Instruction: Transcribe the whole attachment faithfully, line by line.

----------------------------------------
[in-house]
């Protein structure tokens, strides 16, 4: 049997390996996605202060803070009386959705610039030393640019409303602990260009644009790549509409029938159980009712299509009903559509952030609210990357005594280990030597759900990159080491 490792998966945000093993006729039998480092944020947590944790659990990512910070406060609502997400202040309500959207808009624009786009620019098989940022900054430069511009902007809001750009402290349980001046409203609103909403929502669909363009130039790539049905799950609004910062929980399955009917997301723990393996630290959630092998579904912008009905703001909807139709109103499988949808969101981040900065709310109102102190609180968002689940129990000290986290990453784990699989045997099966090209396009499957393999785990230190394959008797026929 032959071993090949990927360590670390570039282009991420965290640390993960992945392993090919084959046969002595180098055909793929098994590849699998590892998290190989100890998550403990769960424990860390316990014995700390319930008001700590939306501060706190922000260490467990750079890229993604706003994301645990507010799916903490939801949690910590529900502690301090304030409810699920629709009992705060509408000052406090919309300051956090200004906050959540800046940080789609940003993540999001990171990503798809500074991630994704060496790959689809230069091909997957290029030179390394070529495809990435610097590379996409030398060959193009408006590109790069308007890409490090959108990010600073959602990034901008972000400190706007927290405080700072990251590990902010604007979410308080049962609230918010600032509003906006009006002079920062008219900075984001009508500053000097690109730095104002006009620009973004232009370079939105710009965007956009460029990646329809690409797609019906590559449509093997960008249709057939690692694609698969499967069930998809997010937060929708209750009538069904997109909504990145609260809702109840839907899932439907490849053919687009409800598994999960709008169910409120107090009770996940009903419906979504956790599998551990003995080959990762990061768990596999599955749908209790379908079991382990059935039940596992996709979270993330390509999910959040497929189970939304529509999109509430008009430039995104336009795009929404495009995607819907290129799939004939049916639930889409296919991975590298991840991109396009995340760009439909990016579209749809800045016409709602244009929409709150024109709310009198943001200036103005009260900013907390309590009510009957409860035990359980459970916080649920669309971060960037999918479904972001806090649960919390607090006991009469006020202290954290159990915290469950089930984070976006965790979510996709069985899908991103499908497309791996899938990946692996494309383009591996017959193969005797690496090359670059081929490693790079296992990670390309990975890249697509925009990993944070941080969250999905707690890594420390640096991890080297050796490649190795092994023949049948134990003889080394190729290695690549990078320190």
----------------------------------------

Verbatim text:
[in-house]
């Protein structure tokens, strides 16, 4: 049997390996996605202060803070009386959705610039030393640019409303602990260009644009790549509409029938159980009712299509009903559509952030609210990357005594280990030597759900990159080491 490792998966945000093993006729039998480092944020947590944790659990990512910070406060609502997400202040309500959207808009624009786009620019098989940022900054430069511009902007809001750009402290349980001046409203609103909403929502669909363009130039790539049905799950609004910062929980399955009917997301723990393996630290959630092998579904912008009905703001909807139709109103499988949808969101981040900065709310109102102190609180968002689940129990000290986290990453784990699989045997099966090209396009499957393999785990230190394959008797026929 032959071993090949990927360590670390570039282009991420965290640390993960992945392993090919084959046969002595180098055909793929098994590849699998590892998290190989100890998550403990769960424990860390316990014995700390319930008001700590939306501060706190922000260490467990750079890229993604706003994301645990507010799916903490939801949690910590529900502690301090304030409810699920629709009992705060509408000052406090919309300051956090200004906050959540800046940080789609940003993540999001990171990503798809500074991630994704060496790959689809230069091909997957290029030179390394070529495809990435610097590379996409030398060959193009408006590109790069308007890409490090959108990010600073959602990034901008972000400190706007927290405080700072990251590990902010604007979410308080049962609230918010600032509003906006009006002079920062008219900075984001009508500053000097690109730095104002006009620009973004232009370079939105710009965007956009460029990646329809690409797609019906590559449509093997960008249709057939690692694609698969499967069930998809997010937060929708209750009538069904997109909504990145609260809702109840839907899932439907490849053919687009409800598994999960709008169910409120107090009770996940009903419906979504956790599998551990003995080959990762990061768990596999599955749908209790379908079991382990059935039940596992996709979270993330390509999910959040497929189970939304529509999109509430008009430039995104336009795009929404495009995607819907290129799939004939049916639930889409296919991975590298991840991109396009995340760009439909990016579209749809800045016409709602244009929409709150024109709310009198943001200036103005009260900013907390309590009510009957409860035990359980459970916080649920669309971060960037999918479904972001806090649960919390607090006991009469006020202290954290159990915290469950089930984070976006965790979510996709069985899908991103499908497309791996899938990946692996494309383009591996017959193969005797690496090359670059081929490693790079296992990670390309990975890249697509925009990993944070941080969250999905707690890594420390640096991890080297050796490649190795092994023949049948134990003889080394190729290695690549990078320190």